Lisa Moses, a veterinarian and bioethicist at Harvard, attributes the burnout to the “constant and cumulative impact” of moral distress on the job. People who decide to become vets, vet techs, and support staff tend to do so because they love animals. But the job also comes with watching a lot of animals suffer: Some owners have to let their pets die because they cannot afford care while others might refuse euthanasia and instead subject animals to futile medical treatments. In a 2018 survey that Moses conducted, 62 percent of vets said they sometimes or often encountered cases in which they could not “do the right thing.” More than 75 percent said these cases have caused them moderate or severe distress. In understaffed hospitals and clinics, overworked vets are finding that they cannot provide their desired level of care and attention to each animal. “It’s kind of self-reinforcing. The fewer people and staff there are, everyone gets more overworked,” Moses told me. And the more stressed out and overworked they are, the more likely they are to quit.
Amidst this staffing crisis, animals are sometimes getting worse care. Some 24/7 emergency hospitals have had to cut their hours and turn away patients. Luschini, the emergency vet in central New York, has had to send patients as far away as Philadelphia. Whenever one large emergency center is full, Block told me, finding another one with an open spot is like “musical chairs.” And emergency hospitals are constantly operating in an “orange” tier, where wait times may stretch past 10 hours, and staff must turn away all animals but those with immediately life-threatening injuries or illnesses.
When Emily Knobbe’s puppy, Hazelnut, was bleeding from a six-inch gash on her leg, the emergency room in Portland, Oregon, was so full that Knobbe had to sit on a nearby set of stairs waiting. It took 14 hours to get Hazelnut bandaged up. The vet said that the cut, while bad, hadn’t caused injury to the tendon or bone. But in the days afterward, Knobbe noticed that the dog wasn’t putting any weight on that limb. It took several more days to get an appointment with Hazelnut’s normal vet, who referred Knobbe to a specialist, which required another week of waiting. Eventually she learned that Hazelnut’s Achilles tendon was 80 percent ruptured. The injury had gotten worse in the time it took to get a proper diagnosis, giving Hazelnut a 50/50 chance of losing her leg. Knobbe wonders if the busy hospital had missed the tendon damage because the vets were so overworked. Hazelnut ended up getting surgery and is now doing just fine on all four legs. For Knobbe, though, having to wait and wait was a truly awful experience. “We felt very powerless in that moment,” she told me, “just knowing she was in pain for weeks at a time and we just couldn’t get her in anywhere.”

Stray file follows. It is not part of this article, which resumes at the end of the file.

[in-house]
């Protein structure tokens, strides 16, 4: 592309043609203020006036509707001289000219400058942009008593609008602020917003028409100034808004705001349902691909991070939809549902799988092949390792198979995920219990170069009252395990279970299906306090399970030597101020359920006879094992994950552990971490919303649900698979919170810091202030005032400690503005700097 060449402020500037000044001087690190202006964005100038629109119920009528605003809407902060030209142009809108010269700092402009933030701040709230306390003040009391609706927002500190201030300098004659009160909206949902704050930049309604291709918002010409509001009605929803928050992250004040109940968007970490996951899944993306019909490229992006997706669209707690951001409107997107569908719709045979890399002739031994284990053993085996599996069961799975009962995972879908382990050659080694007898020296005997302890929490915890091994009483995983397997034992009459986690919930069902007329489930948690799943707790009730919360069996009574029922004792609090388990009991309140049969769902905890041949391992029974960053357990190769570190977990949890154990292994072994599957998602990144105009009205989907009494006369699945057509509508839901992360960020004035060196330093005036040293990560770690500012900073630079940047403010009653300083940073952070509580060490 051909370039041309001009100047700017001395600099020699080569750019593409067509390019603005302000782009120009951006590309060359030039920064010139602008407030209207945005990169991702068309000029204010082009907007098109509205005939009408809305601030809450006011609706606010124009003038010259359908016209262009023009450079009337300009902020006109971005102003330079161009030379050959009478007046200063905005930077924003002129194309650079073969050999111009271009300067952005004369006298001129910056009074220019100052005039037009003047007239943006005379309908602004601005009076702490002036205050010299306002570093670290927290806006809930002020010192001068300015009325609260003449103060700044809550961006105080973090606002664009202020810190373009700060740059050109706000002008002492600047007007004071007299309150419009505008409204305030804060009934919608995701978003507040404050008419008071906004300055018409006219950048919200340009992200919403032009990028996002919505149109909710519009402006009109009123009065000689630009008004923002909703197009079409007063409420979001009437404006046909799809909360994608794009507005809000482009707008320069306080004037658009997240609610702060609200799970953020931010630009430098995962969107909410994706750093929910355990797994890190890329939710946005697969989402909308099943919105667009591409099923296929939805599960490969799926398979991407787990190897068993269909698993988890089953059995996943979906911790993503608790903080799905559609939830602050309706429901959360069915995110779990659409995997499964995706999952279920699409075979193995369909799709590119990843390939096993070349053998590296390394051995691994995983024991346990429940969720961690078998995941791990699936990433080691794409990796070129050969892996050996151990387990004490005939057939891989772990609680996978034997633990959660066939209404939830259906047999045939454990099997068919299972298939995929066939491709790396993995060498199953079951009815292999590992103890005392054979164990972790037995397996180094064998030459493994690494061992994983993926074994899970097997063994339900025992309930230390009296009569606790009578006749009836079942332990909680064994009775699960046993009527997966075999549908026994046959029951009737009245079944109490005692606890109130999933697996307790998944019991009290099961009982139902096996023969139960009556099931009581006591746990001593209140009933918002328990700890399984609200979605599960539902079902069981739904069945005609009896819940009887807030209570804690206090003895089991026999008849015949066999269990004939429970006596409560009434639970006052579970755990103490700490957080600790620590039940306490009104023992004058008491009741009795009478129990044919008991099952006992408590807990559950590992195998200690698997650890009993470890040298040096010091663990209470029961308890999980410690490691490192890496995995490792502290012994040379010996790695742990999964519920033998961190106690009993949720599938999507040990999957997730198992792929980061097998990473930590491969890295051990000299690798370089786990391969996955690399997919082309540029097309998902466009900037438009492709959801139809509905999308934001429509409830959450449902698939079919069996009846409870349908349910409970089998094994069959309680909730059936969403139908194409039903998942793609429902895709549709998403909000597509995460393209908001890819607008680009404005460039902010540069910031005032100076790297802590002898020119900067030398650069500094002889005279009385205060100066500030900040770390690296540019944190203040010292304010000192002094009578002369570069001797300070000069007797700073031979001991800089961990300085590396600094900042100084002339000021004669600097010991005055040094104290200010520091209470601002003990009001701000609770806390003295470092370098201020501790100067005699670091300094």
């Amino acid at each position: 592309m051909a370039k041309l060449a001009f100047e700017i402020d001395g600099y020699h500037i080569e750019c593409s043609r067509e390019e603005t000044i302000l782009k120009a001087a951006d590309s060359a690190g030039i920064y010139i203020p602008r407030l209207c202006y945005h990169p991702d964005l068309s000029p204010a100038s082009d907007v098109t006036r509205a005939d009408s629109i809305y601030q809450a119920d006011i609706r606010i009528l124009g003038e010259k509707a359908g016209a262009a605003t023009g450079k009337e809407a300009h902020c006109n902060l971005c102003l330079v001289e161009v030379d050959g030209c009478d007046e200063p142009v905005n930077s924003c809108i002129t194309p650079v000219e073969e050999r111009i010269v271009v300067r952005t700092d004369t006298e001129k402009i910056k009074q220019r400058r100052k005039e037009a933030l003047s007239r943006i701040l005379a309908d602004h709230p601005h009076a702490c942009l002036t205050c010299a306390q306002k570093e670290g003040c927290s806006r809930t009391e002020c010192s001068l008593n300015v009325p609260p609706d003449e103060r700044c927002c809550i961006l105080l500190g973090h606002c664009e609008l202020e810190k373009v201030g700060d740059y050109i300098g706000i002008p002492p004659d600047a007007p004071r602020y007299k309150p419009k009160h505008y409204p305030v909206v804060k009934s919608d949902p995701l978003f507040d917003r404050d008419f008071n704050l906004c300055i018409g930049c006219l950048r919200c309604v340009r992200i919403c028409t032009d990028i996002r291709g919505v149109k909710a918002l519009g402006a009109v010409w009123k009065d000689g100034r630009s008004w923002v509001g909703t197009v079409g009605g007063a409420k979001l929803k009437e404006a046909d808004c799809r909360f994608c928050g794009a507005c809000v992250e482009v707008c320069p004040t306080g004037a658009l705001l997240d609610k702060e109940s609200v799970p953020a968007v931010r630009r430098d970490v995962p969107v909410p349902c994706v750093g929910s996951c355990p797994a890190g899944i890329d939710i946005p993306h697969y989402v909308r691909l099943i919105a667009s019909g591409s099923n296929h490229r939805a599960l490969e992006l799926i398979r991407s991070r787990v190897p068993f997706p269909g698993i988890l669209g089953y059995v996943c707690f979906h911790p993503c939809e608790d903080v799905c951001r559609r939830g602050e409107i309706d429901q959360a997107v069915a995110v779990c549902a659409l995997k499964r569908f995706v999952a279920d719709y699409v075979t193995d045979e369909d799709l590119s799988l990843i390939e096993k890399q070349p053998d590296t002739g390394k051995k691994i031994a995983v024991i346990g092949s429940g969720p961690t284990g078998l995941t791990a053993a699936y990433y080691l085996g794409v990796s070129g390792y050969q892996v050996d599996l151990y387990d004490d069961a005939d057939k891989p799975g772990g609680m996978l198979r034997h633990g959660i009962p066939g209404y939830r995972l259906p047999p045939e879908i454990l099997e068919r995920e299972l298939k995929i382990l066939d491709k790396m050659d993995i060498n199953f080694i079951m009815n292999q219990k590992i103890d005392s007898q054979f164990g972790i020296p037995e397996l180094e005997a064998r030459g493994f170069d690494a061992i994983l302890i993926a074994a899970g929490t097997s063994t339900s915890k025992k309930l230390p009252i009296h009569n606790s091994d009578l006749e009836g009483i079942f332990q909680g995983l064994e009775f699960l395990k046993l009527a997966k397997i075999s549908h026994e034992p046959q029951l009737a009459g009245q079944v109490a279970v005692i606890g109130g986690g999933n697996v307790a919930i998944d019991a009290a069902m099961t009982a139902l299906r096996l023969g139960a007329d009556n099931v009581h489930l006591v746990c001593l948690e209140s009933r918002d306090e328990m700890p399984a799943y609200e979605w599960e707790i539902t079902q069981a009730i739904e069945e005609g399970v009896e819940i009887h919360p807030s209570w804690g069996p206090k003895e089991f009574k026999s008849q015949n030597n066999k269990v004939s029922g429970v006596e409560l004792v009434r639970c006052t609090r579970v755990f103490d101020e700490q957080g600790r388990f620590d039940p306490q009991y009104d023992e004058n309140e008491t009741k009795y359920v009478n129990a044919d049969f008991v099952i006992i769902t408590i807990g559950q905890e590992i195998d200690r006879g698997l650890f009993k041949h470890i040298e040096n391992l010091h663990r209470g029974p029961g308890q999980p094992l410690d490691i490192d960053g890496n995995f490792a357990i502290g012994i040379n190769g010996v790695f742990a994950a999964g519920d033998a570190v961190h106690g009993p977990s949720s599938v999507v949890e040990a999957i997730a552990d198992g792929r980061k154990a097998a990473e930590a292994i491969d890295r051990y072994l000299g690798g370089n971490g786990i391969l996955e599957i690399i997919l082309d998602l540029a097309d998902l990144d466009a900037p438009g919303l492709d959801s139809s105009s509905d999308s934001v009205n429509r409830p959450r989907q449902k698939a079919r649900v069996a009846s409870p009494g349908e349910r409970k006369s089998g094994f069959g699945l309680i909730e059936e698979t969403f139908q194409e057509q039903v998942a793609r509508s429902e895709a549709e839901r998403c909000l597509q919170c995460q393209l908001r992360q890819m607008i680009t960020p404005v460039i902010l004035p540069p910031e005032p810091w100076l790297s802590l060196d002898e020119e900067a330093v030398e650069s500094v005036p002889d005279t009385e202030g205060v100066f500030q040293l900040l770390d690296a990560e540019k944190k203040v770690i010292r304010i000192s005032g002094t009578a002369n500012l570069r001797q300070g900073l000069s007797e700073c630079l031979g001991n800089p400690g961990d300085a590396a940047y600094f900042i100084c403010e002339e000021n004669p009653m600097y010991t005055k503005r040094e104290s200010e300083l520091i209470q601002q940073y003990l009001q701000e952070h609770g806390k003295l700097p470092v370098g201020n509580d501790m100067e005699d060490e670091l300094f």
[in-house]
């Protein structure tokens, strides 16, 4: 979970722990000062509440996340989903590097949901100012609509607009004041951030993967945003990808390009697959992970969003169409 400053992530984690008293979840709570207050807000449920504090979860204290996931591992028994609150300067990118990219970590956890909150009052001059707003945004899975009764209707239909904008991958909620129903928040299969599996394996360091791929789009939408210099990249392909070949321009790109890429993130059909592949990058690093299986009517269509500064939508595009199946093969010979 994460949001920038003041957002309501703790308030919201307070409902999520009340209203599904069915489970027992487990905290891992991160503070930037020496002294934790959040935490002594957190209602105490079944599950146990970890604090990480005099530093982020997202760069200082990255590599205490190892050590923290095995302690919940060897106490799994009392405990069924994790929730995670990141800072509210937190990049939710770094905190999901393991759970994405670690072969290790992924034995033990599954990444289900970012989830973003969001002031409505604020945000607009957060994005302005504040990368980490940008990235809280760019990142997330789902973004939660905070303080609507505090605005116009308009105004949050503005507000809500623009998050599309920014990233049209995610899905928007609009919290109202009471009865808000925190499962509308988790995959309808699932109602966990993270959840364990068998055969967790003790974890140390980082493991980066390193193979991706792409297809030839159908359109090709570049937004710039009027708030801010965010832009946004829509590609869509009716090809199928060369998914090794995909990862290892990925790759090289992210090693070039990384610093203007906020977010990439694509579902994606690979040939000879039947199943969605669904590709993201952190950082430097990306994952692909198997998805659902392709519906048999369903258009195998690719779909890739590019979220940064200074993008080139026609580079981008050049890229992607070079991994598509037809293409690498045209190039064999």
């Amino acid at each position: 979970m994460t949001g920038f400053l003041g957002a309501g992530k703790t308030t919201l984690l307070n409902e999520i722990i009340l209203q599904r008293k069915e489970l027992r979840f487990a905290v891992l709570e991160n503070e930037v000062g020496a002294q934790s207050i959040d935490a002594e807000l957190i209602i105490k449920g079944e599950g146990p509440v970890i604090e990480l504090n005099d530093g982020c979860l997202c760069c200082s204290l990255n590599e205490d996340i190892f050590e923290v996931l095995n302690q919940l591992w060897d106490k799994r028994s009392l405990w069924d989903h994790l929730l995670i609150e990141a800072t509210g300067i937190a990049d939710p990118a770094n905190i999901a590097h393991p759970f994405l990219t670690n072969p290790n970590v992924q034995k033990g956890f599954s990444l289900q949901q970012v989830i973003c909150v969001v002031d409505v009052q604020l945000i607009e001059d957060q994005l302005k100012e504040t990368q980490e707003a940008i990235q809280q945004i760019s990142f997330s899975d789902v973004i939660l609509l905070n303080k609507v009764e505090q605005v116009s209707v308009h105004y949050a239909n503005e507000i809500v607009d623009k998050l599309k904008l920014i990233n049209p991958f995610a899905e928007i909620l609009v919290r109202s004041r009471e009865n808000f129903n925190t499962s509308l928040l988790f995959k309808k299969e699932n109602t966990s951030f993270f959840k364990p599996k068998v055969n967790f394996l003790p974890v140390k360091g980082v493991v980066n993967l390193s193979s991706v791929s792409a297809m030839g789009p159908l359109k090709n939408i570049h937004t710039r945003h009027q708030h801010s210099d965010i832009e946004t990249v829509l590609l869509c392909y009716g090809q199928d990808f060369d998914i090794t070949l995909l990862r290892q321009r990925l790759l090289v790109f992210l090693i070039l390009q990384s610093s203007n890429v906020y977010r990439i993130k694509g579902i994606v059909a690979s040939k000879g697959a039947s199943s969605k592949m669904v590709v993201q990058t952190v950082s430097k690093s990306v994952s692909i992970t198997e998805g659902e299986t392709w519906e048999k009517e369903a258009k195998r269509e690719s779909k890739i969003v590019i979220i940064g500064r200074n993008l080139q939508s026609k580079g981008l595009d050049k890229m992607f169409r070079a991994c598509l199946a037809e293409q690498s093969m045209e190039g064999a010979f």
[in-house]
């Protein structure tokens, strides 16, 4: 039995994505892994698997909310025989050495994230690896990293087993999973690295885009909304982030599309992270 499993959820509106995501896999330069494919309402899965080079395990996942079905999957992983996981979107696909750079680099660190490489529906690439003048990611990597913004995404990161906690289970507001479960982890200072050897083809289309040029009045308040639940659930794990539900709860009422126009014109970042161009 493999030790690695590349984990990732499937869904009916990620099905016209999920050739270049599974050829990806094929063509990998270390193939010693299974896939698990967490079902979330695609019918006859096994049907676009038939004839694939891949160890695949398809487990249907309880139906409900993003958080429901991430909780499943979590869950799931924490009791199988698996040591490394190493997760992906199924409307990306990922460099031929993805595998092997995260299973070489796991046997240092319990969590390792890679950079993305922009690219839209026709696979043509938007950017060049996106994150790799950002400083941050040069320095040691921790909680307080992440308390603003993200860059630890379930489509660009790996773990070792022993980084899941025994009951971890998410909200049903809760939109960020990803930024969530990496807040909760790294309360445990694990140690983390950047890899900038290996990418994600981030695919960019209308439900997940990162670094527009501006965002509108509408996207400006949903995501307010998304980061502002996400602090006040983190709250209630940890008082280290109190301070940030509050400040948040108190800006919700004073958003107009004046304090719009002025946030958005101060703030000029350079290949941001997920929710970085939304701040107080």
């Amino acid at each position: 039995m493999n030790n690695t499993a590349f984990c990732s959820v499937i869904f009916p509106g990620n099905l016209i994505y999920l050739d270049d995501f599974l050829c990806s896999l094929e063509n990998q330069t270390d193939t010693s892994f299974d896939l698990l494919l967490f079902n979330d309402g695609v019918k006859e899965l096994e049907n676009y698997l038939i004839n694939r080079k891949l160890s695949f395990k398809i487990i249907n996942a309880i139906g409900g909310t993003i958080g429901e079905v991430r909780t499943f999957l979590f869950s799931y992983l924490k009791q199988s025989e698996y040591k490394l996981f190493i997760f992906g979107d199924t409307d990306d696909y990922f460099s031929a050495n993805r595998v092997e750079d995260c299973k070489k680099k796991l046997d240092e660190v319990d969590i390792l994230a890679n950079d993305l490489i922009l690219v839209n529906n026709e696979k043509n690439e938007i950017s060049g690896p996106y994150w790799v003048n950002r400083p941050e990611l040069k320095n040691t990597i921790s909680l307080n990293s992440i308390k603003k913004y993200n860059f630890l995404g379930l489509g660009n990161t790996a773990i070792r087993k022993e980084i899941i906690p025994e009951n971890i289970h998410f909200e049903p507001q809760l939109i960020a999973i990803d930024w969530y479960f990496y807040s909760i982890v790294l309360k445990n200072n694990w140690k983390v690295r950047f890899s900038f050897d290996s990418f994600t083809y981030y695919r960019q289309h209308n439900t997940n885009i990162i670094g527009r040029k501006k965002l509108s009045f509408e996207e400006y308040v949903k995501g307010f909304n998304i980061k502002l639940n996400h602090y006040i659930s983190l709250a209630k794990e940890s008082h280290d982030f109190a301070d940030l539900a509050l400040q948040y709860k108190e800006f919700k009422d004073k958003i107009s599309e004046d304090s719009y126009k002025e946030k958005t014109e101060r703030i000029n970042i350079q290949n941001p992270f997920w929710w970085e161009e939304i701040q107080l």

For hospitals, understaffing means constant triage. If a pet comes in needing to be rushed to surgery, said Hulen, the Seattle-area vet tech, she has to turn her attention away from all other patients. “Things get missed. Medications get missed. Walks get missed. Feedings get missed,” she told me. “It’s not right.” Certain labor-intensive procedures are also put aside. For example, Block’s Rhode Island animal hospital is the only one in the state with a ventilator. But using the ventilator requires the dedicated attention of a tech and a veterinarian. When things get busy, the hospital has to announce it is no longer taking ventilator cases. “These animals are literally having trouble breathing,” Block told me. “We have the equipment and the skill set to provide care, but we have to choose”: Does the vet stay with the one patient in need of a ventilator, or should they attend to five or six other ICU patients in that same amount of time?
When general practitioners are too busy, pets who can’t see them for routine or preventive care end up needing emergency care. “We’ve seen tons of parvovirus in dogs. There’s been an uptick in calicivirus virus in cats,” Luschini said, referring to infections that can be vaccinated against or treated early by any vet. Specialists are overbooked, too. Jurney, the veterinary neurologist, said that a normal, fully booked day before COVID might have included one or two surgeries plus five appointments. The day before we spoke, she told me, she’d had one surgery and 12 appointments. And that wasn’t even her busiest day in the past two weeks.
The vets and vet techs I spoke with didn’t really see things getting better in the short term. Pay has gone up, though not always as much as inflation. Corporate veterinary practices have recently started offering bonuses as high as $100,000 to vets who sign three-year contracts. But there is an underlying supply-and-demand problem. More Americans are getting pets, while the number of people going into the veterinary profession has not been keeping pace. By 2030, the U.S. will need nearly 41,000 additional veterinarians and nearly 133,000 credentialed vet techs, according to a recent Mars Veterinary Health report. Any solutions are likely years off. The current mess is not about to be fixed anytime soon.